Здравствуйте! It’s 1972 and you’re in Russia, in case you were wondering. So I understand you want to buy a car? Here, take this brochure. It shows you all the cars on offer. No – you haven’t misread it – you can have a Lada, or a Lada, or a Lada. Which would you like? The Lada? Excellent choice. But please, take your time over the decision, there’s no rush – getting any of the fine range of shoddily-built cars will take a wait upwards of five years.
And therein lies the problem of monopolies. They allocate resources inefficiently and react poorly to customer demand. When you’re the sole provider of a service, there is little incentive to provide a decent service to your customers. By privatising firms, you make once publicly funded, clinically obese organisations compete on a for-profit basis with other firms and, ceteris paribus, the service improves. It’s pretty basic stuff.
Why, then, do people fight so passionately for the last few state monopolies today in Britain? This weekend, UK Uncut have organised the ‘occupation‘ of 30 high street banks in protest of proposed NHS reforms. Ignoring the fundamental flaws (PDF) of many of UK Uncut’s arguments, it is unclear why they demand the perpetuation of a health system that fails the population of various accounts.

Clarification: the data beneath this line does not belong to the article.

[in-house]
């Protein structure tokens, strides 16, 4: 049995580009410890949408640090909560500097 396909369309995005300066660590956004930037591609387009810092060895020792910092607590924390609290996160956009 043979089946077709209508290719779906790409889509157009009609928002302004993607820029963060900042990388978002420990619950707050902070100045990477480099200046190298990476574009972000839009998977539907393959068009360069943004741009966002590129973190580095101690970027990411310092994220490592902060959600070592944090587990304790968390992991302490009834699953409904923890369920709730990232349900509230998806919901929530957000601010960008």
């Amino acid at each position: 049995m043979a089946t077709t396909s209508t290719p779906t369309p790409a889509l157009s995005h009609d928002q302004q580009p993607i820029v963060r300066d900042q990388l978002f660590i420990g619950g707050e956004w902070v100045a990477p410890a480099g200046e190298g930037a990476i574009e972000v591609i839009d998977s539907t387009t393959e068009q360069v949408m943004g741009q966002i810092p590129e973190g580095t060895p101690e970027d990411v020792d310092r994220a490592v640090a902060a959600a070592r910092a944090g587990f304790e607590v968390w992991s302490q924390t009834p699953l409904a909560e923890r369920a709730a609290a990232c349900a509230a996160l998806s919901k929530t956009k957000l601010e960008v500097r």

The NHS is, as of last year, the third largest employer in the world. Britain, by contrast, only has the world’s 22nd largest population. Perhaps this discrepancy is due to the fantastic healthcare we receive? Alas, no: compared to other similar countries, it under-performs in a wide range of key areas, notably cancer survival rates (PDF).
Sadly, these statistics are not merely academic – they describe real-life outcomes that have irrevocable consequences to the people involved. For every percentage point that the NHS under-performs, people die. For every vested interest in the NHS protected against patients’ interests, people die.
To end on a personal experience: I went to hospital a few months ago. I spent 11 hours sitting in a waiting area, without any food or drink facilities, sporadically being told that I might be seen soon. Eventually I was seen. Thankfully I was okay. However, given the choice, would I go back to this hospital? No. Do I have a choice? No.
Much of the problem lies in the public’s ‘it’ll do’ attitude towards the NHS. In my own minor experience it did’; but nothing more than that. We should all demand better.